Wheat

Siruguppa (Karnataka) Jobner (Raj.) Hissar (Haryana) Ludhiana (Punjab) Roorkee (U.P) Delhi Hissar (Haryana) Arbhasi (Karnataka) Siruguppa (Karnataka) Bhavanisagar (T.N) Hyderabad (A.P) Dharwar

Heavy black clay Loam sand Sandy loam Sandy loam Sandy loam Sandy loam Sandy loam Clay loam Black clay Loamy loam Black clay Loam

Rabi Rabi Rabi Rabi Rabi Kharif Kharif Kharif Summer Summer Kharif

Maize

Sorghum

to Kharif

(Karnataka) Siruguppa (Karnataka) Hyderabad (A.P) Coimbatore (T.N) Delhi 4 Bajra Siruguppa (Karnataka) Hissar (Haryana) Delhi Anand (Gujarat) Dharwar (Karnataka) Hissar (Haryana) Chakuli (Orissa) Jabalpur (M.P.) Hissar Delhi Bhavani sagar Siruguppa Rahuri Hyderabad 7 Sugarcane Ludhiana Roorkee Karnal Madhepura Coimbatore Nawasti

clay Black clay Sandy loam Clay loam Sandy loam Black clay Sandy loam Sandy loam Sandy loam Black clay Sandy loam Loamy clay Black clay Sandy loam Sandy loam Red sandy loam Clay Clay Black clay Sandy loam Sandy loam Sandy loam Sandy loam Clay loam Clay

Summer Rabi Summer Kharif Kharif Kharif Kharif Summer July-Oct July-Oct NovApril JuneOct MaySept MaySept FebJune AugMarch JulyFeb SeptApril SeptApril MarchFeb DecJan DecJan FebDec DecJan

1-2 4 4 4 2 3 2 10 5 4 3 4 3 11 6 2 11 8 11 8 10 14 14

75-150 300 300 250 150 200 150 500 360 300 690 225 50 210 725 640 150 640 620 660 600 500 1000 1750

Groundnut

Cotton

VII. Water Use Efficiency Since crops require irrigation at different growth stages, the scheduling of irrigation should be planned very systematically. In the early stages, crops require usually lesser amount of water and any excess water applied is either wasted or propagated through more vegetative growth instead of deeper root penetration. More water is required in tillering, flower formation and fruiting stages. When the soil is alkaline or saline or if the water contains more soluble salts. water requirement is higher. Need of water varies according to different seasons. tillage practices. vegetative growth, cropping system and land shapes, therefore, climatic conditions, genetic variation in plants, agronomic practices, reduction of evapo-traspiration and water stress, fertilizer application, plant protection measures including weed control become the essential aspects in irrigation management. Since all these inputs determine yield productivity a proper synthesis among these may be necessary for an efficient system. Engineering concept expressed the efficiency in terms of net amount of water added to the root-zone or used in evapo-transpiration by a crop as a fraction of water diverted from some source. This would include different forms of water losses in conveyance and application. Therefore, 100 x Normal consumptive use of water Water use efficiency = -------------------------------------------------------------Net amount of water depleted from root zone soil This is the proportion between water delivered and that beneficially used. Since losses can occur during conveyance, application, storage and distribution, efficiency indexes could be measured during these different stages. Water delivered to the irrigated plot A. Water conveyance efficiency = 100 x ---------------------------------------------Water diverted from the source Water stored in the root zone B. Water application efficiency = 100 x --------------------------------------------------Water delivered to the field Water stored in the root zone C. Water storage efficiency = 100 x -------------------------------------------Water needed in the root zone prior to irrigation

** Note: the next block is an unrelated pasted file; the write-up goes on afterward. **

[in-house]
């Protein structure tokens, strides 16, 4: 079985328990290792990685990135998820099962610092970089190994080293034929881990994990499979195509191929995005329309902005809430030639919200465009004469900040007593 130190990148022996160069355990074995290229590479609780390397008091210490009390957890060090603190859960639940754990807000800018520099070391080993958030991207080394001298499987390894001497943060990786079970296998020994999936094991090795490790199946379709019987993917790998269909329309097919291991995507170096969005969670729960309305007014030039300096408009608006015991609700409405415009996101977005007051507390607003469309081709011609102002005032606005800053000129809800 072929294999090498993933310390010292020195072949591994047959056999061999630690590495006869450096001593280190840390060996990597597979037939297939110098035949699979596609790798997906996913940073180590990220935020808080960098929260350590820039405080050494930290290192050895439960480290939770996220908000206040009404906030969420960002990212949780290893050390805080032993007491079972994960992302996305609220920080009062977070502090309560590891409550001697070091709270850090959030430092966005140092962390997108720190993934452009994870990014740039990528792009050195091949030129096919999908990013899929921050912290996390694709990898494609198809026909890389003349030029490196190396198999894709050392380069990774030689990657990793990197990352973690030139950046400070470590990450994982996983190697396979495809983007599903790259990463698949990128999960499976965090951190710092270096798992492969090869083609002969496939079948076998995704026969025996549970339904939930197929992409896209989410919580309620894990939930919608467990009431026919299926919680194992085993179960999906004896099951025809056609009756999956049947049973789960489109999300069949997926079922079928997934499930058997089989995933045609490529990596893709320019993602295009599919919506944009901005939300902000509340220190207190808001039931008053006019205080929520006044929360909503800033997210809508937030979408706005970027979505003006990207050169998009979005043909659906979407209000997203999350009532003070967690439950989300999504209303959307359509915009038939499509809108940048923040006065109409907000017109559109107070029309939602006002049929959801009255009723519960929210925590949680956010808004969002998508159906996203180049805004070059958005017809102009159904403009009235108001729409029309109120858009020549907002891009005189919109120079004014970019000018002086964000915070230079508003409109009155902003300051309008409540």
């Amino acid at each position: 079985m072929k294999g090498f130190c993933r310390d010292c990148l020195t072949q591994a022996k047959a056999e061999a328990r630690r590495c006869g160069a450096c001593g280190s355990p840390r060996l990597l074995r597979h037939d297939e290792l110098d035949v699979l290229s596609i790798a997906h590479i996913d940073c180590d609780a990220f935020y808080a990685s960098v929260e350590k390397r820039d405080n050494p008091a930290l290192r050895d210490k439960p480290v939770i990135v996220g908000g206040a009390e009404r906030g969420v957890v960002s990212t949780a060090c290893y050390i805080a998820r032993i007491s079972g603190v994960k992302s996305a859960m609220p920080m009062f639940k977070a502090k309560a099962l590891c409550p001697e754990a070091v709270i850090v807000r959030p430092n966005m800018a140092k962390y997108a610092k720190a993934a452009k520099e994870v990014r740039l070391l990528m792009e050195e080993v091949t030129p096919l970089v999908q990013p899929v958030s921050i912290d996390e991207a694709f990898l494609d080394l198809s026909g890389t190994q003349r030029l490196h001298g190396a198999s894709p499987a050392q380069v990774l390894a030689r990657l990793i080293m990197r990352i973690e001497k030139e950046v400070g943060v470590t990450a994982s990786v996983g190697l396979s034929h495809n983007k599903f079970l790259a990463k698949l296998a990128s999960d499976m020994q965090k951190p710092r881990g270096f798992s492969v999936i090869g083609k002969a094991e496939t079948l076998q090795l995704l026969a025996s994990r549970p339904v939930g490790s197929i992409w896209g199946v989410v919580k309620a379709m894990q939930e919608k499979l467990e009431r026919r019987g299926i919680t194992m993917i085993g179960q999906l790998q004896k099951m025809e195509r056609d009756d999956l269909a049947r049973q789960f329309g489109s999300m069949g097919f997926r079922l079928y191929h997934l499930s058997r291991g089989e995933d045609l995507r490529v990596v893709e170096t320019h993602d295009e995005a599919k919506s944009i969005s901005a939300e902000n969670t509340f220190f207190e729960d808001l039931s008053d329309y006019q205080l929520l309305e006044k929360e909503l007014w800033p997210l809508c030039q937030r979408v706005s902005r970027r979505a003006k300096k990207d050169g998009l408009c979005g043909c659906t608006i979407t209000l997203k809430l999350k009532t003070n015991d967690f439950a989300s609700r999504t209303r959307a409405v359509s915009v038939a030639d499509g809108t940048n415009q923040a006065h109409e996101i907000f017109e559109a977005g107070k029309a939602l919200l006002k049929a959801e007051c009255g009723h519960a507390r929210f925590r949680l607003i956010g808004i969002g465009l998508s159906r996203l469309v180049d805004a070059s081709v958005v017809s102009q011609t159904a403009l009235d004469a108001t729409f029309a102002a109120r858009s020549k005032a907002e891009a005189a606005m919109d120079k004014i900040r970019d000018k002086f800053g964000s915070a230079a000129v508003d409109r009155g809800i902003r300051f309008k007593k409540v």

D. Water distribution efficiency = 100 x (1 -y/d) Where, d = average depth of water stored along the run y = average numerical deviation from d The aim of economic irrigation is to maximize the financial return per unit of water applied or amount of money invested in the irrigation projects. Crop yield